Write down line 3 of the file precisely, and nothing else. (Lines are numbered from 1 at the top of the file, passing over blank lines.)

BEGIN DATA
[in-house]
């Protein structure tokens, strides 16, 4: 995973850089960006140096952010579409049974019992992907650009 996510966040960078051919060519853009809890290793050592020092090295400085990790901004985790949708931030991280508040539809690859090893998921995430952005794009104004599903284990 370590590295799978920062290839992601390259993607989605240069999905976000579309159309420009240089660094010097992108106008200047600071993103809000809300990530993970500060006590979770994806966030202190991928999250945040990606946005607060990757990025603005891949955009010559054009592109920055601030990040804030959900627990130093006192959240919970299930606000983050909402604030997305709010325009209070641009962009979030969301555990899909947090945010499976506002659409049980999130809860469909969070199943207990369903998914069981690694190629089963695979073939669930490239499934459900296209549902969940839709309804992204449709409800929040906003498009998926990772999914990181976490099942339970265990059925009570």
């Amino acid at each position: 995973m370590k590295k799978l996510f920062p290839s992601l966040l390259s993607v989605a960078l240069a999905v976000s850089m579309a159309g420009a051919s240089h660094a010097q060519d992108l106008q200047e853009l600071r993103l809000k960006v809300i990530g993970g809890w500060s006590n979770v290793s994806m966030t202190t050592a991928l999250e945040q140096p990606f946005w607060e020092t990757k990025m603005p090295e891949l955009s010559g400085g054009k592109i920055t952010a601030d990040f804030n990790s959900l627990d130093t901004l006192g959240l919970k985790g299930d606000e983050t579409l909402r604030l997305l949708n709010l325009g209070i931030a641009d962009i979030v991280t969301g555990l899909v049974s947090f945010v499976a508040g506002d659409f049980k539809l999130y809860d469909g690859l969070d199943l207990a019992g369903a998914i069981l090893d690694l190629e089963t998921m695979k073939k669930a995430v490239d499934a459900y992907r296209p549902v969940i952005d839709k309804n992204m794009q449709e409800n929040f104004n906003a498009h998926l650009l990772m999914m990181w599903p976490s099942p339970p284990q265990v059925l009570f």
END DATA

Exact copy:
């Amino acid at each position: 995973m370590k590295k799978l996510f920062p290839s992601l966040l390259s993607v989605a960078l240069a999905v976000s850089m579309a159309g420009a051919s240089h660094a010097q060519d992108l106008q200047e853009l600071r993103l809000k960006v809300i990530g993970g809890w500060s006590n979770v290793s994806m966030t202190t050592a991928l999250e945040q140096p990606f946005w607060e020092t990757k990025m603005p090295e891949l955009s010559g400085g054009k592109i920055t952010a601030d990040f804030n990790s959900l627990d130093t901004l006192g959240l919970k985790g299930d606000e983050t579409l909402r604030l997305l949708n709010l325009g209070i931030a641009d962009i979030v991280t969301g555990l899909v049974s947090f945010v499976a508040g506002d659409f049980k539809l999130y809860d469909g690859l969070d199943l207990a019992g369903a998914i069981l090893d690694l190629e089963t998921m695979k073939k669930a995430v490239d499934a459900y992907r296209p549902v969940i952005d839709k309804n992204m794009q449709e409800n929040f104004n906003a498009h998926l650009l990772m999914m990181w599903p976490s099942p339970p284990q265990v059925l009570f």